10 December 2019

Last night I had a dream about bread and forest. That's all I remember.

The thing is, if you ask me what the two most important things are for Germans, I would answer bread and forest. I realise there are people who would choose beer and soccer, but when it comes to places and memories, items of longing and belonging, of anything that could spell home - and that's a difficult word for Germans for too many reasons - it's forest and bread.

Both are usually dark. And I don't mean black as in pumpernickel or Black Forest, these are quirky exceptions.

We Germans may do have many faults, but bread making is not one of them. In fact, we are the best bread bakers on the planet and we have earned the right to ridicule whatever white mushy tasteless spongy whatnot, often wrapped in plastic, goes for bread in other countries.

I grew up with Franconian sourdough bread, big round loaves of about 2-3 kg, a hand width high, the dough (mostly rye) raised in a woven basket, baked with a splash of well water thrown on it to form a thick dark crust and most importantly, the spice mix.
The mix differs from region to region, from village to village, from baker to baker. To this day.
Could be caraway, could be coriander, could be fennel, ground or whole, any or all, in various proportions, plus an added secret ingredient.

Franconian bread is never sold ready sliced or, worse, wrapped. My 92 year old father prefers to struggle with his ancient bread cutting implements than buy something that's "dry inside and out and stuffed in plastic". Before a loaf is cut, a cross is carved into its base. Even my atheist mother would do this and my father still does it automatically. My grandmother cut the bread by hand, holding the loaf against her front and cutting slices with her big knife towards her stomach.
A loaf can last for a week, easily. It just gets more chewy.

In the city I grew up in, there are bakery shops that sell only Franconian loaves, the shelves stacked to the ceilings, the breads named by the villages that provided the recipes. Oberbernheimer, Spalter, Rother, Marktbreiter, Kornburger, Colmberger and so on.

To me, it tastes like bread needs to taste. Rich, sour, spicy. You come home from an exhausting day climbing trees and wading in carp ponds and you eat one whole freshly cut slice with butter and your mother's sour cherry jam.

We rarely eat that kind of bread now. There are too many varieties to chose from, with 10+ bakeries within walking distance (give or take 2 km). Maybe I'll write a bit more about it, something like: bread on a Wednesday.

As for the forest, that's for another day. Forest is holy.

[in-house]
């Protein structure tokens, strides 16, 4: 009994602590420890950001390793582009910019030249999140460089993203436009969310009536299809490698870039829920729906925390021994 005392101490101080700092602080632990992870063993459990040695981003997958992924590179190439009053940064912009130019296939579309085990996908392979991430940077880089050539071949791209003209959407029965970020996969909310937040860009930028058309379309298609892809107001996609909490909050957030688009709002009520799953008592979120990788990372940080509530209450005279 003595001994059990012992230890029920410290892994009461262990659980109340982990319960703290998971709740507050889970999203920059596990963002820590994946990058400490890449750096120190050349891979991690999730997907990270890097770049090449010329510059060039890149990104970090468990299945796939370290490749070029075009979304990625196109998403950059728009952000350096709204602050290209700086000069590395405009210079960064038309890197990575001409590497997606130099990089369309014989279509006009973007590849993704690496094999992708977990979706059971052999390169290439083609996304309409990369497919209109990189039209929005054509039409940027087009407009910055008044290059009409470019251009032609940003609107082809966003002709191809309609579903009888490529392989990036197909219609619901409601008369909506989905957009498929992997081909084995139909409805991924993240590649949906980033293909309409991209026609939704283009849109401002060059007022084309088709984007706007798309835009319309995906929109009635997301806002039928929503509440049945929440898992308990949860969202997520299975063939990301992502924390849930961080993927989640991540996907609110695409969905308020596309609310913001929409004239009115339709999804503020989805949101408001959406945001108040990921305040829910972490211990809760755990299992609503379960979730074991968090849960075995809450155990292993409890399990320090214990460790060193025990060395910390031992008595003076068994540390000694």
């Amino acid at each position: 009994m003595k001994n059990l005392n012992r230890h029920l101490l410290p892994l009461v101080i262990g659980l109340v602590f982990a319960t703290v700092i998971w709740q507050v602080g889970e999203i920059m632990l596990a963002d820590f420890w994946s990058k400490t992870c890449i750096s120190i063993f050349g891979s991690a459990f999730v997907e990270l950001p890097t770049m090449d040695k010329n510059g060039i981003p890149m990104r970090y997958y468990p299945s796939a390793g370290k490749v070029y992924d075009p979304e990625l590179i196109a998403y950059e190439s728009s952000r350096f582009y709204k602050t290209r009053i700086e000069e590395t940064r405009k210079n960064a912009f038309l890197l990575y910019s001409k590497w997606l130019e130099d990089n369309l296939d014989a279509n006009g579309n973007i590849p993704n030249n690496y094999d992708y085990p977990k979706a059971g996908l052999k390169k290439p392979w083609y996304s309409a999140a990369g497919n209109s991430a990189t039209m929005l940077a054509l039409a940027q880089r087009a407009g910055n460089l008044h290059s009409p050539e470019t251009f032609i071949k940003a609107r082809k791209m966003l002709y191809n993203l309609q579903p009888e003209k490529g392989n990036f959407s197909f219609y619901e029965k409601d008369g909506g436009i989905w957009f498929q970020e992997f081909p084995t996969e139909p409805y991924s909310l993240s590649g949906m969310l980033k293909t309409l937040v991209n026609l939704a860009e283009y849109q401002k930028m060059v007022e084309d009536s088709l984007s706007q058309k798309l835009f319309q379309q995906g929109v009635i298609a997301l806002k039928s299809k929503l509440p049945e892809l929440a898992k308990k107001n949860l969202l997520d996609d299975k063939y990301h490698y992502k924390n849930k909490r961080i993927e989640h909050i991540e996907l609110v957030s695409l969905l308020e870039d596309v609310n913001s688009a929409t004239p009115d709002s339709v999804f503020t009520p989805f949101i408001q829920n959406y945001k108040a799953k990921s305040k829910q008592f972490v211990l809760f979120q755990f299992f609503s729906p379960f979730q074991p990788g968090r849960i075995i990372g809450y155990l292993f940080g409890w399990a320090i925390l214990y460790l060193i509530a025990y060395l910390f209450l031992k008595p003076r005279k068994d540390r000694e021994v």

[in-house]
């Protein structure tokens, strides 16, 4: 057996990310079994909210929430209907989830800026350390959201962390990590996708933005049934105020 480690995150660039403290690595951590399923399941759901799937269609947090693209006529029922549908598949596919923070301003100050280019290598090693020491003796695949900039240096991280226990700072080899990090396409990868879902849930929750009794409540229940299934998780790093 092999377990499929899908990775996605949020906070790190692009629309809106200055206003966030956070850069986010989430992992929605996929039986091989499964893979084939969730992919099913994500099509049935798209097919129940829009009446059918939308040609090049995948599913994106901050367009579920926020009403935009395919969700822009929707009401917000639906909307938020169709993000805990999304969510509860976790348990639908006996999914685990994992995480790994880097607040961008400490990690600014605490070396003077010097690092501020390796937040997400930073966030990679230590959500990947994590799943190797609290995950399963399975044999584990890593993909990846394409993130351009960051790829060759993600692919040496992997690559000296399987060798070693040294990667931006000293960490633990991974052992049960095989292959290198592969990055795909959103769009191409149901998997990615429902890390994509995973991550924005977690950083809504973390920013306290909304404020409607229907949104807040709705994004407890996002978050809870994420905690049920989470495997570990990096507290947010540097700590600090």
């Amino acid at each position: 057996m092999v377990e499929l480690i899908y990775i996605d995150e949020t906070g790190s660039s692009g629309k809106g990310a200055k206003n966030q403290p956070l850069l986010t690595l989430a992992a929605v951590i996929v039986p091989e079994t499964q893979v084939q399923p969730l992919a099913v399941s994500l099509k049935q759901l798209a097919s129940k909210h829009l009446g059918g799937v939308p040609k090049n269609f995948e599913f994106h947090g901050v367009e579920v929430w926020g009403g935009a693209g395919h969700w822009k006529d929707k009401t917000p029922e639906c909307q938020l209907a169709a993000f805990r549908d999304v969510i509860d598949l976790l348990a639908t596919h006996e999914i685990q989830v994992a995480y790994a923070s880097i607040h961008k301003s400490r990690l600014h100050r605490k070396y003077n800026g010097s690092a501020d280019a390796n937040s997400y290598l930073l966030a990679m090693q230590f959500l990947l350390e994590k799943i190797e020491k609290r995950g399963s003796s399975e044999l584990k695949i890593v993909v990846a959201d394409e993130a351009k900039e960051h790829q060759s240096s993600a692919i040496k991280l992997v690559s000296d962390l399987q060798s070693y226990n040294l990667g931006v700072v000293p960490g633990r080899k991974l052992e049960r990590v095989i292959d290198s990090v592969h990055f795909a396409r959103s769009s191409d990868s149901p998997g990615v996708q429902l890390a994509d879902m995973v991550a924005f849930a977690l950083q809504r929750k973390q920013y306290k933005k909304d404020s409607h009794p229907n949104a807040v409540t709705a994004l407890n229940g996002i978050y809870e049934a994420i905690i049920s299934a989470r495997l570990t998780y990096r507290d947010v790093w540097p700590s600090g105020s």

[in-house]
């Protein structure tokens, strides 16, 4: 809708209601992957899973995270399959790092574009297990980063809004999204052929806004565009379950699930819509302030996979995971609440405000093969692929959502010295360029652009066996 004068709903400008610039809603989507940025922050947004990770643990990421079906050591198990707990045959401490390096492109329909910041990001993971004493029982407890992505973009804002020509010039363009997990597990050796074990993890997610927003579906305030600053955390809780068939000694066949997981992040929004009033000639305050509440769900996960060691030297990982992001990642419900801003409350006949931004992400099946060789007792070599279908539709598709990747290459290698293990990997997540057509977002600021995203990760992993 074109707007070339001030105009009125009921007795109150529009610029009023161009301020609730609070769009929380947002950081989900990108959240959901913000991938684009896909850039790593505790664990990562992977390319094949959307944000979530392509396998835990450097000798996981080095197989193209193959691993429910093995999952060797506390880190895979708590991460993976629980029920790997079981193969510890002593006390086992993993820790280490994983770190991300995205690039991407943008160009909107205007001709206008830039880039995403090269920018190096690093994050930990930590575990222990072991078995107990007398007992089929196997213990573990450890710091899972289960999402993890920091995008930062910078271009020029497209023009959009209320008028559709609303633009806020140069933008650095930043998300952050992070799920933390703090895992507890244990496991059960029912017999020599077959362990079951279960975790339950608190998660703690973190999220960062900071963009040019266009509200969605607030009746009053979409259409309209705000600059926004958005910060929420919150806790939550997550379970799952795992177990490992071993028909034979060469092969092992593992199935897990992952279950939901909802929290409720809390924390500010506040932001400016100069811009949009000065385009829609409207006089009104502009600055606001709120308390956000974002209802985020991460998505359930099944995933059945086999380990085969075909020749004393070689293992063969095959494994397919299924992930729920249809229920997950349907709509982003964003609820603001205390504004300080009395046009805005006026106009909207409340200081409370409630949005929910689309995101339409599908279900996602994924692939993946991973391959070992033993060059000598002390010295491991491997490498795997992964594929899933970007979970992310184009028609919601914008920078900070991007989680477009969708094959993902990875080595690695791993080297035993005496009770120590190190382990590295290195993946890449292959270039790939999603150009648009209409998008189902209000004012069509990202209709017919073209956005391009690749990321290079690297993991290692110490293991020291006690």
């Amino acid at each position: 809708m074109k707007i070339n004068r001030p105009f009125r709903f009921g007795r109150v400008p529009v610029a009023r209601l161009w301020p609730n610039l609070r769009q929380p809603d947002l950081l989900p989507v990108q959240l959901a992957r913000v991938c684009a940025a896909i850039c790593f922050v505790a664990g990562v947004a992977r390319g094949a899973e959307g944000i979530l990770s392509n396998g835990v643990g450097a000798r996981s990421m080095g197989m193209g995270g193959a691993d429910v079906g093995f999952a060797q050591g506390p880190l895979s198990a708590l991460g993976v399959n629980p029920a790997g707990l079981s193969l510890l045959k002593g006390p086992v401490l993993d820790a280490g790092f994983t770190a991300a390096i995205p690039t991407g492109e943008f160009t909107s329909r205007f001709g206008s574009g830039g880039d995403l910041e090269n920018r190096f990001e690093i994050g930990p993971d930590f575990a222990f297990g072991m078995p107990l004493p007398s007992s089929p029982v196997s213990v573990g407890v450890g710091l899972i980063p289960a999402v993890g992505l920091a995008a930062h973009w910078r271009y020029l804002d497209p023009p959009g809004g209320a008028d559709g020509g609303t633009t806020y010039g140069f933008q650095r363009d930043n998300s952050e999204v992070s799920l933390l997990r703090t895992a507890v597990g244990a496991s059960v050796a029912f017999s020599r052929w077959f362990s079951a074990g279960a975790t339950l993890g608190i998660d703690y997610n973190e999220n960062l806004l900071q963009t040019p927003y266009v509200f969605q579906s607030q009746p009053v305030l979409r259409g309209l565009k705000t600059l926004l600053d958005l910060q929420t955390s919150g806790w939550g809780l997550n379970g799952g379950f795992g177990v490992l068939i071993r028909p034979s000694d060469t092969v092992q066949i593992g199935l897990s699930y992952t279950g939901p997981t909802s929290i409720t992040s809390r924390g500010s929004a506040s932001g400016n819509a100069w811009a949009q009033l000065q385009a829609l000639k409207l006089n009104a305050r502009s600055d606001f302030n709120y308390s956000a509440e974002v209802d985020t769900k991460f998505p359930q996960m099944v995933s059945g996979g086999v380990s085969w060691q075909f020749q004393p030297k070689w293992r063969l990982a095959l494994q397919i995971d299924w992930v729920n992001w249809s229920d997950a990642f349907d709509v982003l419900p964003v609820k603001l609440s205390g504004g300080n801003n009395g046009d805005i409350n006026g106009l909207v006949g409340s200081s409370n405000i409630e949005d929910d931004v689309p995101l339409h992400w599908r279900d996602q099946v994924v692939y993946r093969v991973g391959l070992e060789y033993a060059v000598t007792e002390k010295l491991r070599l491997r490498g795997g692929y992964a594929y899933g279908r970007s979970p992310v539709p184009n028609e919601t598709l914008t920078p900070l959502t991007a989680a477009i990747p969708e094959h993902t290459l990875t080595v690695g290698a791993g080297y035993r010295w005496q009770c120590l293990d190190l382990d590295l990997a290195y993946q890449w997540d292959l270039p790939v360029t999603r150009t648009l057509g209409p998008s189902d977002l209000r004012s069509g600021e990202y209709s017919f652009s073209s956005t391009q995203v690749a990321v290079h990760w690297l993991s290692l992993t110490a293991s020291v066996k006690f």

1. Forest is holy. And so is bread. With or without a cross.

  2. Ja. Der Wald ist heilig.

    I hope to eat Franconian sourdough bread some day.

    One of my German ancestors from the Black Forest was named Helena Roethler. When you mentioned the village of Rother, she came to mind. My mother's maiden name was Wald. My great great grandfather Wald was the weaver I have mentioned before who came from Stadtlengsfeld and made the decision to leave Germany to work in the textile mills in Massachusetts in the 1800s.

    Looking forward to the day you write about forest.

  3. what passes for bread here gives me gas. we generally get jewish rye as it seems a little better. I would love to eat some German bread though. and yes, the forest, all forests, are holy, filled with sentient beings.

  4. I loved reading this, Sabine. I often refer to myself as a "bread-a-holic." I baked my own bread for years, but haven't since we moved to the north coast. There are several bakeries here that make delicious rich, dark, tasty breads. I wish I could taste the breads you have there. They sound like something I would treasure. Yum!!!

  5. I love this. So many people have no idea what good bread tastes like. (I learned in Morocco, where they use French recipes.) Bagged bread is so awful it's laughable. It's really just a container for sandwich innards. I'm ready to try some Franconian bread!

  6. Oh how I would like to try that bread.

  7. Franconian bread sounds absolutely delectable. I am mostly avoiding bread these days, but surely the kind of bread you describe is so wholesome it could not be bad for you.

  8. Love this post. Good, really good bread, is so rare. Especially in the U.S.

    Bread like the ones you describe is the stuff of life, indeed. While near Strasbourgh earlier this year, I ate delicious bread. With local goat cheese and local honey. The BEST.

  9. I've started making my own sourdough bread, inspired by Ms. Moon. It takes time and patience, you can't hurry sourdough bread and I like that now. It's delicious and I made it.

    And forests, well, they're lots of trees, some of my favorite beings:)

  10. But how are you with Plunderkranz? Would you say the word was euphonious? And yes, I know it's not bread.

  11. I love fresh baked bread. After the holidays, I want to get back to making sourdough.